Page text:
Tutorial: how to repair or change a wheelbarrow wheel?

Tutorial: how to repair or change a wheelbarrow wheel?

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No need to dwell on the reasons for such a mishap, these are things that happen, and sometimes too often! But let's get straight into action, hopefully we will fix the thorny problem of the punctured wheel once and for all. When you puncture your wheelbarrow, you have several options. The most comfortable: you go to your garage with the wheel to have it repaired, but you will then pay a high price. A second requiring a moderate effort: you go to a garden center in the hope of finding an identical new one, even a full wheel, but you refuse to make such a mess. Finally, the most involving and also the most rewarding for the ego: you buy a puncture repair kit and you do the repair yourself. It's nicer, probably faster and above all less expensive than the other solutions. Even if you have not yet punctured, be aware that puncture protection kits also apply as a preventive measure, they are often more effective in this case. In general, they adapt to all cases, but check that they are suitable for your valve. They are either of the "SCHRADER" type (also spelled SHRAEDER), identical to the valves fitted to cars ... and most wheelbarrows, or of the "PRESTA" type. They are then thinner and equipped with an element to unscrew to inflate them, like bicycle wheels. In the latter case, this means that your wheel is fitted with an inner tube. You will therefore need a specific kit under pressure, because the method that we present here will not be suitable. You will find these kits in DIY stores as well as in some service stations or garden centers.
Difficulty : moderate Cost : Less than 10 euros Tools required : - an anti-puncture kit - a flat wrench for the wheel nut - a piece of chalk or a marker - a pump to re-inflate the wheel

Step 1: Check these points before you start

Check the valve type as explained above before purchasing the puncture repair kit.
On the sidewall of the tire must appear the mention "tubeless", ie without tube.

Step 2: Remove the wheel

Using the open-end wrench, loosen the nut to remove the wheel. You may need another key opposite to prevent the axis from turning.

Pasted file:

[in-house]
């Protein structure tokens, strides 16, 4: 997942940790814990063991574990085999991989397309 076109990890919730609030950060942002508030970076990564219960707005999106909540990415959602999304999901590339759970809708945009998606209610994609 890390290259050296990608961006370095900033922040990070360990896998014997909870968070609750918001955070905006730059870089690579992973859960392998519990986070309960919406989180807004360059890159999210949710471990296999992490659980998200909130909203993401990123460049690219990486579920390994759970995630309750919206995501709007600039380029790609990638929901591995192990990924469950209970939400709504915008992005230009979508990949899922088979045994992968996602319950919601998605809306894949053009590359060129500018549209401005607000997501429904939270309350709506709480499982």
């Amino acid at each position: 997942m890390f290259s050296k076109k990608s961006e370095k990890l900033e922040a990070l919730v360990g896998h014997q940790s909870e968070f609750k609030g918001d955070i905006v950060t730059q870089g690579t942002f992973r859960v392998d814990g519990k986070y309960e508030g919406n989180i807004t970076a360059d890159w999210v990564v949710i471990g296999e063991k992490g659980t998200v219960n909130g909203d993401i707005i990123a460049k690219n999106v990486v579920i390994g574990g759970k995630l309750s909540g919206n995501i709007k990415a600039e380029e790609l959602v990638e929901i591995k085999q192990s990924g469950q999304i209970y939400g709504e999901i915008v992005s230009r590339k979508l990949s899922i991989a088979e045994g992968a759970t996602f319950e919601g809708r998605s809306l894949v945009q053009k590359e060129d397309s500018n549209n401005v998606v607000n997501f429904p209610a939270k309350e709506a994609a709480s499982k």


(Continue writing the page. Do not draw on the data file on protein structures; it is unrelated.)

Step 3: Inspect the tire

All foreign objects that may be stuck in the tire must be removed. Needle nose pliers or tweezers may be helpful.

Step 4: Spot the leaks

Put water in the tank and inflate the wheel. Immerse it in it and visually locate all the places where small bubbles escape (there may be several). For more precision, take the wheel out of the water and run dishwashing liquid to the spot you have located. Where the bubbles swell, there is a hole.
Use chalk to indicate the location of the hole by marking the sidewall of the tire.

Step 5: Remove the shell from the valve

All kits have a tool to remove the shell from the valve.
If you have not already done so, deflate the wheel (if necessary), then insert the tool and unscrew normally, counterclockwise.
Gently remove the shell and put it in a safe place.

Step 6: Insert the kit

With the valve core removed, turn the wheel so that the valve is in the 4 or 8 o'clock position. This is important to avoid that the repair liquid spills unnecessarily on the central part if it is in the midday position, or that its insertion is hindered by a too dense heap if it is in the 6 o'clock position.
Press the bottle to let the clogging liquid penetrate. The recommended quantity is specified on the label: in our case, half the bottle is recommended. Slowly turn the wheel and linger on the places marked with chalk, positioning the marks downwards so that the liquid clogs the openings.

Step 7: Reassemble the elements

The puncture protection kit is inserted into the tire. Reassemble the valve with the tool, and inflate to the pressure indicated on the tire. In the unlikely event that your wheel is not original, you must also look at the inflation pressure that the rim accepts, it is written on it, and inflate to the lower of the two maximum pressure values ​​indicated.
Reassemble the wheel and tighten the nut. Leave the chalk marks in the 6 o'clock position in case the liquid is not completely frozen inside. That's all. Not only is the hole blocked, but you are now protected against other punctures that may occur. It is so simple that one could almost wonder why the wheels are not treated directly at the factory against punctures…?


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